Every time people think of Eastern European food, they often imagine those stick to the ribs foods that grandmothers used to make. You can think of tons of potatoes, meaty stews, and second helpings.
However, as the society’s views of what is healthy change considering the evolving transformation people have about how the body works and the foods that are best for them, everyone wants to take another look on the healthiness of Eastern European dishes.
Of course, articles that look at whether foods from Eastern Europe are healthy may have to generalize a little. Eastern European countries all have their unique cuisines and even though they have influenced one another through the years and have some similarities, geography and climate play a big role in the traditional foods East Central and Eastern Europe.
But if you want to know if Eastern European cuisine is healthy or not, here are of its common elements:
For some reason, beets are among those foods that many people won’t even dare to touch. However, beets are tender and sweet veggie that packs a strong nutritious punch. Beets are among the foods that are the epitome of eating the rainbow.
The deep purplish red color is an indication of antioxidant content. Being rich in fiber, beets are great for digestion, which copper, vitamins C and A, and zinc improve the ability of the body to fight off flu and cold.
These cruciferous veggies include cauliflower, broccoli, and cabbage, the ubiquitous vegetable in Eastern Europe. Cruciferous vegetables most notably offer protection from cancer thanks to their anti-inflammatory properties and phytonutrient content. However, these are also rich in vitamin C and folate, a type of B vitamin that is essential for healthier cells.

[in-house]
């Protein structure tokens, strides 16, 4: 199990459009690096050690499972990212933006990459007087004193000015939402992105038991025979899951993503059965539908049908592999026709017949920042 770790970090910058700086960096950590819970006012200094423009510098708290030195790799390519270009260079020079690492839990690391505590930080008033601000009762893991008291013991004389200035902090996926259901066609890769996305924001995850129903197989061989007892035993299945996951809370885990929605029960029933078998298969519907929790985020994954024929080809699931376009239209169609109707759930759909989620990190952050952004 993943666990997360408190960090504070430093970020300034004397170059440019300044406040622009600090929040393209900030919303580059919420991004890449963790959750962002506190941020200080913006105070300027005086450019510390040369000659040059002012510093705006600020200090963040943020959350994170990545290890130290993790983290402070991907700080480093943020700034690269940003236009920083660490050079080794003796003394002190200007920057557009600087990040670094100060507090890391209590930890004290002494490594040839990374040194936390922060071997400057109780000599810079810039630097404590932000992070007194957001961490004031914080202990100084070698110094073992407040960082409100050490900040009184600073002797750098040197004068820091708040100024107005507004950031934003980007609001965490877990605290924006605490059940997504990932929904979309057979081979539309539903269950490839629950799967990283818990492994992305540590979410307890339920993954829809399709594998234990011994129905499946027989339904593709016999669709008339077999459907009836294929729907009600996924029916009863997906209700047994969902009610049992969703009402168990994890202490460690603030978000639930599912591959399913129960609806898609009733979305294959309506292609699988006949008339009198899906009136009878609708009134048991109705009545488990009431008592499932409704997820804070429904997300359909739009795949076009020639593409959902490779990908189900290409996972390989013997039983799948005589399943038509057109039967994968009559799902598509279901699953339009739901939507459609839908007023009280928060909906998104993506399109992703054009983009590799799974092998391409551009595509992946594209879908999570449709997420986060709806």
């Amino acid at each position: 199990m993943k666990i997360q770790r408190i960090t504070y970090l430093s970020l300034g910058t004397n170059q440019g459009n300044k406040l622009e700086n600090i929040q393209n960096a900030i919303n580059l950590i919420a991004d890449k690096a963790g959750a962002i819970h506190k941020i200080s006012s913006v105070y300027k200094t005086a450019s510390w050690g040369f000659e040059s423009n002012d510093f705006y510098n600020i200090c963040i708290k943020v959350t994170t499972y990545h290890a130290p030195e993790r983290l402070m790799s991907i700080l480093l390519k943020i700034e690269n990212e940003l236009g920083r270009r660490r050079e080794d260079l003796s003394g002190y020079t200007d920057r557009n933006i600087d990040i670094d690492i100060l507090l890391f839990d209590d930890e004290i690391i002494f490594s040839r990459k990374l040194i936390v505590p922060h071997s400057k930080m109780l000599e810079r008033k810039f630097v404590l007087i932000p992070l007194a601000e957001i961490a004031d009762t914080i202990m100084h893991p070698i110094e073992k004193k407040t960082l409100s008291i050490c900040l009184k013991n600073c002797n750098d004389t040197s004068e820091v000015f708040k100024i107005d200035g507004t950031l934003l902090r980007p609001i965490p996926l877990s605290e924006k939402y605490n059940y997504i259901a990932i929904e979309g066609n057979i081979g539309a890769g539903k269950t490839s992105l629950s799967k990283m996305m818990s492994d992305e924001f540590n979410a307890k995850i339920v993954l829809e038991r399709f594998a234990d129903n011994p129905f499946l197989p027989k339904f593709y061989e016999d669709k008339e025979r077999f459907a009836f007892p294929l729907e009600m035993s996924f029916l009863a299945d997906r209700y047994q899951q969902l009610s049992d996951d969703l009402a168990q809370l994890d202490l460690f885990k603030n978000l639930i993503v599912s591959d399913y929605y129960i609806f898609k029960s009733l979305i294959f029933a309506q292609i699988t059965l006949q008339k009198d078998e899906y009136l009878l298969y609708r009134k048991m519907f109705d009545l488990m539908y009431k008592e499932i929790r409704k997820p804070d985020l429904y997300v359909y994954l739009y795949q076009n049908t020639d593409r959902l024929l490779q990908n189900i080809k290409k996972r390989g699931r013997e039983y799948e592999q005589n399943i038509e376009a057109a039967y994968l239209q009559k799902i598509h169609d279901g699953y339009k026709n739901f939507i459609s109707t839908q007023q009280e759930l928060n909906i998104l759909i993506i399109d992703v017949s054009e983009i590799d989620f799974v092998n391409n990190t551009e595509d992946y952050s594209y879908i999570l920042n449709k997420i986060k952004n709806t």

During a time when holistic and functional health doctors discuss the health of the microbiome and suggest boosting gut health, fermented foods are taking the spotlight at the moment. In case you don’t know, fermented foods are well-loved by Eastern Europeans, ranging from fermented vegetables to dairy.
Sadly, most of the Western world already started moving away from consumption of organ meats. However, organ meats offer substantial nutrition, which include the B group of vitamins, selenium, iron, as well as vitamins A, K, E, and D.
Hearts, kidneys, liver, tongue, and other body parts of animals are included in classic Eastern European cuisine. However, these cultures have admitted started moving away from consumption of organ meats.
Bone marrow and gelatin provide glucosamine and collagen for healthy joints. You are also missing out if you haven’t tried a good pig’s foot or pig’s ear.
How to Try Healthy Eastern Europe Foods
The simplest way to include Eastern Europe’s well-loved healthy foods is to get yourself a cookbook from the region or country of your choice. After that, you can then choose recipes you want to try with the use of ingredients that you can get through Los Angeles Eastern European Grocery Delivery.